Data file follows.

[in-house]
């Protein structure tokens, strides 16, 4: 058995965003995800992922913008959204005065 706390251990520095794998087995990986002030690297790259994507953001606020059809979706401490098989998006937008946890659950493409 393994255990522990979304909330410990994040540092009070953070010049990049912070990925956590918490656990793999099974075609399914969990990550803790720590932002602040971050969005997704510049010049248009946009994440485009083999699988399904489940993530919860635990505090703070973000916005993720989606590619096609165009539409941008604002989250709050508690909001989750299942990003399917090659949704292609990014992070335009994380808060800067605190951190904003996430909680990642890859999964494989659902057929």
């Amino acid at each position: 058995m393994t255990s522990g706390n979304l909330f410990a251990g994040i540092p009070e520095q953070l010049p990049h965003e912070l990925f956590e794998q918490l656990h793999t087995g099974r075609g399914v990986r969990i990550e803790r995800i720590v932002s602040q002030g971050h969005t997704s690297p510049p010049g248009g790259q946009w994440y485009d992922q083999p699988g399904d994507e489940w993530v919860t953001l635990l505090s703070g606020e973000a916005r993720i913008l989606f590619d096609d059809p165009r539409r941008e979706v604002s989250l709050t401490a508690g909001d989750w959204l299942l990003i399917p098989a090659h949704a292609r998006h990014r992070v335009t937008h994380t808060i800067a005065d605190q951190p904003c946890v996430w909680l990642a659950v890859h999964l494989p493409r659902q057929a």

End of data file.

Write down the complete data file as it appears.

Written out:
[in-house]
């Protein structure tokens, strides 16, 4: 058995965003995800992922913008959204005065 706390251990520095794998087995990986002030690297790259994507953001606020059809979706401490098989998006937008946890659950493409 393994255990522990979304909330410990994040540092009070953070010049990049912070990925956590918490656990793999099974075609399914969990990550803790720590932002602040971050969005997704510049010049248009946009994440485009083999699988399904489940993530919860635990505090703070973000916005993720989606590619096609165009539409941008604002989250709050508690909001989750299942990003399917090659949704292609990014992070335009994380808060800067605190951190904003996430909680990642890859999964494989659902057929």
């Amino acid at each position: 058995m393994t255990s522990g706390n979304l909330f410990a251990g994040i540092p009070e520095q953070l010049p990049h965003e912070l990925f956590e794998q918490l656990h793999t087995g099974r075609g399914v990986r969990i990550e803790r995800i720590v932002s602040q002030g971050h969005t997704s690297p510049p010049g248009g790259q946009w994440y485009d992922q083999p699988g399904d994507e489940w993530v919860t953001l635990l505090s703070g606020e973000a916005r993720i913008l989606f590619d096609d059809p165009r539409r941008e979706v604002s989250l709050t401490a508690g909001d989750w959204l299942l990003i399917p098989a090659h949704a292609r998006h990014r992070v335009t937008h994380t808060i800067a005065d605190q951190p904003c946890v996430w909680l990642a659950v890859h999964l494989p493409r659902q057929a």